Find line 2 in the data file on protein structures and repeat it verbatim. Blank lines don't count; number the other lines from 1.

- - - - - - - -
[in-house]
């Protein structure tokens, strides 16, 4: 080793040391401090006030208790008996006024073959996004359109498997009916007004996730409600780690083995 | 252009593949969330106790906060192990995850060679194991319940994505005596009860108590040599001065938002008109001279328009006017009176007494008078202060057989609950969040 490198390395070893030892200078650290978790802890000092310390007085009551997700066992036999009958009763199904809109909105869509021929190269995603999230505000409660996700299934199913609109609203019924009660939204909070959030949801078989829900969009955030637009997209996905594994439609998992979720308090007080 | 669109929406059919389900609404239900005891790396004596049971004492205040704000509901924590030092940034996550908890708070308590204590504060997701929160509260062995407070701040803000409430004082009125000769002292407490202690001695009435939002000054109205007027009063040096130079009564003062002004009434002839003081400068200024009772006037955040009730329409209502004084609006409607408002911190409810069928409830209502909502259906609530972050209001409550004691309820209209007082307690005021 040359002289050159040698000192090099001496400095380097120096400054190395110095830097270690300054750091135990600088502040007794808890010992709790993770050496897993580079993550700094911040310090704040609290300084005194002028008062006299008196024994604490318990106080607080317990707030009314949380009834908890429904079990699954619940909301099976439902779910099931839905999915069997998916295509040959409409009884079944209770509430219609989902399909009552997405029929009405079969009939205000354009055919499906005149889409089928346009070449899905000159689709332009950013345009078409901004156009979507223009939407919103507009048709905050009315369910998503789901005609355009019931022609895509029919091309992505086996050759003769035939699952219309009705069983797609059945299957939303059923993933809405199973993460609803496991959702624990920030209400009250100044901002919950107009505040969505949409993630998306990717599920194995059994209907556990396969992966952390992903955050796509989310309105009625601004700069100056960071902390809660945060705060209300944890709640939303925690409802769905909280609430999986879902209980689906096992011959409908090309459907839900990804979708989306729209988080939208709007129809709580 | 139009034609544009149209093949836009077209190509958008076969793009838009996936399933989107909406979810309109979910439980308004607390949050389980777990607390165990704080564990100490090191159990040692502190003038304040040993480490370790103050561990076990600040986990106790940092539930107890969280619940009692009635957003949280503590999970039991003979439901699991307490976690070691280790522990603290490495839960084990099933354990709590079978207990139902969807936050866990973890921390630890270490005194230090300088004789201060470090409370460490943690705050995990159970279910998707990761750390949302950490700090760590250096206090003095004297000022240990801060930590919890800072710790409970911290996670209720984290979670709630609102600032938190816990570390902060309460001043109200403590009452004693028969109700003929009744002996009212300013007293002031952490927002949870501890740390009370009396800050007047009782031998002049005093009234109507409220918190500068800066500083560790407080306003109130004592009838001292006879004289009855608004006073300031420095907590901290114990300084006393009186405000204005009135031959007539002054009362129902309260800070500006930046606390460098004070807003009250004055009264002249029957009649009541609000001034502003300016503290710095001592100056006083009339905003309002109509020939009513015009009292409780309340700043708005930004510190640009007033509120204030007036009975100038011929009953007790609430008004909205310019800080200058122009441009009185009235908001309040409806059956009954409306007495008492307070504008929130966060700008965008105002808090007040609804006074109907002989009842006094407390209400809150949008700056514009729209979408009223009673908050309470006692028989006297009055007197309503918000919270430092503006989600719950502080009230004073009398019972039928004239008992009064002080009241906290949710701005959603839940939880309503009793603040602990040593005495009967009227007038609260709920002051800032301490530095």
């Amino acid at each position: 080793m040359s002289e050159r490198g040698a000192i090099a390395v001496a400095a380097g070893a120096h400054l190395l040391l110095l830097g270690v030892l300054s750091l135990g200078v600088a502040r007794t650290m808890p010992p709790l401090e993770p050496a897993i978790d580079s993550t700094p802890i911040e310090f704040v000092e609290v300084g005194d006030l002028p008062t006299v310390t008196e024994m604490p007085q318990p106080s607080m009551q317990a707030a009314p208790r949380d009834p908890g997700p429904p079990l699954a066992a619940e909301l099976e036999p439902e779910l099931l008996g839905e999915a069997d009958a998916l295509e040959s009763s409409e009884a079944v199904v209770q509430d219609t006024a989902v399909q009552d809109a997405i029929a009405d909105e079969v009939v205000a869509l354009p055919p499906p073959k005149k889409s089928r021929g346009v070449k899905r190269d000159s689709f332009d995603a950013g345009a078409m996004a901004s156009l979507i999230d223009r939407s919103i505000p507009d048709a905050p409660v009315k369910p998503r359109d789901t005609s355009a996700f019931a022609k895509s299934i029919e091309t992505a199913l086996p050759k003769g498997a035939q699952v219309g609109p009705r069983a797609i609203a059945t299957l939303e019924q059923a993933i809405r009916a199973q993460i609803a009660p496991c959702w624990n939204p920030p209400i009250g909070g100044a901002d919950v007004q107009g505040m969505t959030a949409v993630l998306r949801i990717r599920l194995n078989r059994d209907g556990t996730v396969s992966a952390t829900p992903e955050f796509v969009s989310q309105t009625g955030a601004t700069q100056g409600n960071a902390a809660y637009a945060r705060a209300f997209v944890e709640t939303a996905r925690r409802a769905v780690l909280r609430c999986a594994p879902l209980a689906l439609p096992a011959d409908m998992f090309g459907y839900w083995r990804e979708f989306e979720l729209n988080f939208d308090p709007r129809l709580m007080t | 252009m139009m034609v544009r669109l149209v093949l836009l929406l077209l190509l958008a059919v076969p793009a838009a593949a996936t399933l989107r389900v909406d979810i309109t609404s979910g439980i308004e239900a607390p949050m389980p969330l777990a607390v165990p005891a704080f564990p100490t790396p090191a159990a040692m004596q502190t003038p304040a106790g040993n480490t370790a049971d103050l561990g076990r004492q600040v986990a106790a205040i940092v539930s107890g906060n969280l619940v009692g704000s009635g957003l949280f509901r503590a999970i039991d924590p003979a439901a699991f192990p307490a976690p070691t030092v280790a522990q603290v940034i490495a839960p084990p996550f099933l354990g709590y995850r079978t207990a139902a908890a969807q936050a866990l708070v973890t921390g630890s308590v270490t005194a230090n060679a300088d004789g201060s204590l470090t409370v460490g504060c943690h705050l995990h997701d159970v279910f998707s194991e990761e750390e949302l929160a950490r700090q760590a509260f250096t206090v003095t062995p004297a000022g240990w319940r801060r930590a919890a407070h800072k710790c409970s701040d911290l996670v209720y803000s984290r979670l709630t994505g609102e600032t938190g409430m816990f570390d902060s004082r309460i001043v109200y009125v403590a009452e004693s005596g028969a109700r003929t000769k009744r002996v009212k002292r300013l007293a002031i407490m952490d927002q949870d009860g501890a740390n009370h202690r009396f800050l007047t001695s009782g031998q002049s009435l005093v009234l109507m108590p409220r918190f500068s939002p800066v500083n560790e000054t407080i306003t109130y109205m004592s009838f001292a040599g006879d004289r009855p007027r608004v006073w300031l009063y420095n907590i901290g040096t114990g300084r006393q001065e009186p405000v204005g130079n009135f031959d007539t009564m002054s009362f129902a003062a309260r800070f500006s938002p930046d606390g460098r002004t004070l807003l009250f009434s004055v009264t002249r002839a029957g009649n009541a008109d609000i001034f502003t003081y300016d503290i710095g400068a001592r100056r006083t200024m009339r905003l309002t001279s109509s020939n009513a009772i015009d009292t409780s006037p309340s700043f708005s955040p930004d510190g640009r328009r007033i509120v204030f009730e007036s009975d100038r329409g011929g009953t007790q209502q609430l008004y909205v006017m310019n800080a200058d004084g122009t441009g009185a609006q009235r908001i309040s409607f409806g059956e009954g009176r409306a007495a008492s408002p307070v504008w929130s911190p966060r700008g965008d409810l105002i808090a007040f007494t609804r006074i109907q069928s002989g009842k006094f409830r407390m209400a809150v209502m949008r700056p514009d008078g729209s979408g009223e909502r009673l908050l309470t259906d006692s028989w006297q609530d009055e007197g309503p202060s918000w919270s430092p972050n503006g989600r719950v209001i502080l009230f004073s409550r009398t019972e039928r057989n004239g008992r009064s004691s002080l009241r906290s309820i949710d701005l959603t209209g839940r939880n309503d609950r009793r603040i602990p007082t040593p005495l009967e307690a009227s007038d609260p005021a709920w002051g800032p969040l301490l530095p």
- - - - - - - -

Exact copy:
């Protein structure tokens, strides 16, 4: 080793040391401090006030208790008996006024073959996004359109498997009916007004996730409600780690083995 | 252009593949969330106790906060192990995850060679194991319940994505005596009860108590040599001065938002008109001279328009006017009176007494008078202060057989609950969040 490198390395070893030892200078650290978790802890000092310390007085009551997700066992036999009958009763199904809109909105869509021929190269995603999230505000409660996700299934199913609109609203019924009660939204909070959030949801078989829900969009955030637009997209996905594994439609998992979720308090007080 | 669109929406059919389900609404239900005891790396004596049971004492205040704000509901924590030092940034996550908890708070308590204590504060997701929160509260062995407070701040803000409430004082009125000769002292407490202690001695009435939002000054109205007027009063040096130079009564003062002004009434002839003081400068200024009772006037955040009730329409209502004084609006409607408002911190409810069928409830209502909502259906609530972050209001409550004691309820209209007082307690005021 040359002289050159040698000192090099001496400095380097120096400054190395110095830097270690300054750091135990600088502040007794808890010992709790993770050496897993580079993550700094911040310090704040609290300084005194002028008062006299008196024994604490318990106080607080317990707030009314949380009834908890429904079990699954619940909301099976439902779910099931839905999915069997998916295509040959409409009884079944209770509430219609989902399909009552997405029929009405079969009939205000354009055919499906005149889409089928346009070449899905000159689709332009950013345009078409901004156009979507223009939407919103507009048709905050009315369910998503789901005609355009019931022609895509029919091309992505086996050759003769035939699952219309009705069983797609059945299957939303059923993933809405199973993460609803496991959702624990920030209400009250100044901002919950107009505040969505949409993630998306990717599920194995059994209907556990396969992966952390992903955050796509989310309105009625601004700069100056960071902390809660945060705060209300944890709640939303925690409802769905909280609430999986879902209980689906096992011959409908090309459907839900990804979708989306729209988080939208709007129809709580 | 139009034609544009149209093949836009077209190509958008076969793009838009996936399933989107909406979810309109979910439980308004607390949050389980777990607390165990704080564990100490090191159990040692502190003038304040040993480490370790103050561990076990600040986990106790940092539930107890969280619940009692009635957003949280503590999970039991003979439901699991307490976690070691280790522990603290490495839960084990099933354990709590079978207990139902969807936050866990973890921390630890270490005194230090300088004789201060470090409370460490943690705050995990159970279910998707990761750390949302950490700090760590250096206090003095004297000022240990801060930590919890800072710790409970911290996670209720984290979670709630609102600032938190816990570390902060309460001043109200403590009452004693028969109700003929009744002996009212300013007293002031952490927002949870501890740390009370009396800050007047009782031998002049005093009234109507409220918190500068800066500083560790407080306003109130004592009838001292006879004289009855608004006073300031420095907590901290114990300084006393009186405000204005009135031959007539002054009362129902309260800070500006930046606390460098004070807003009250004055009264002249029957009649009541609000001034502003300016503290710095001592100056006083009339905003309002109509020939009513015009009292409780309340700043708005930004510190640009007033509120204030007036009975100038011929009953007790609430008004909205310019800080200058122009441009009185009235908001309040409806059956009954409306007495008492307070504008929130966060700008965008105002808090007040609804006074109907002989009842006094407390209400809150949008700056514009729209979408009223009673908050309470006692028989006297009055007197309503918000919270430092503006989600719950502080009230004073009398019972039928004239008992009064002080009241906290949710701005959603839940939880309503009793603040602990040593005495009967009227007038609260709920002051800032301490530095």